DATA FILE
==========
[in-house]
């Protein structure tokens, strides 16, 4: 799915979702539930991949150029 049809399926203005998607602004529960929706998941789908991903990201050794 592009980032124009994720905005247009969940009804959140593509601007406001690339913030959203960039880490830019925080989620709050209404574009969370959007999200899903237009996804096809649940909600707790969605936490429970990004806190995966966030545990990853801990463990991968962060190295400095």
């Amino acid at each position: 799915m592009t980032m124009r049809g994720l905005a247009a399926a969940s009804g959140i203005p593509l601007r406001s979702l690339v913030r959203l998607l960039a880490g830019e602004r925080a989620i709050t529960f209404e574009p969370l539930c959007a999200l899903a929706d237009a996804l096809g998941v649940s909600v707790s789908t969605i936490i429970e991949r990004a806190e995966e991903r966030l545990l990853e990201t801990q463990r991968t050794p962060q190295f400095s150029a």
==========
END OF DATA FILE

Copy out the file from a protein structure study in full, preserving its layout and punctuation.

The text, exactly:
[in-house]
């Protein structure tokens, strides 16, 4: 799915979702539930991949150029 049809399926203005998607602004529960929706998941789908991903990201050794 592009980032124009994720905005247009969940009804959140593509601007406001690339913030959203960039880490830019925080989620709050209404574009969370959007999200899903237009996804096809649940909600707790969605936490429970990004806190995966966030545990990853801990463990991968962060190295400095």
């Amino acid at each position: 799915m592009t980032m124009r049809g994720l905005a247009a399926a969940s009804g959140i203005p593509l601007r406001s979702l690339v913030r959203l998607l960039a880490g830019e602004r925080a989620i709050t529960f209404e574009p969370l539930c959007a999200l899903a929706d237009a996804l096809g998941v649940s909600v707790s789908t969605i936490i429970e991949r990004a806190e995966e991903r966030l545990l990853e990201t801990q463990r991968t050794p962060q190295f400095s150029a």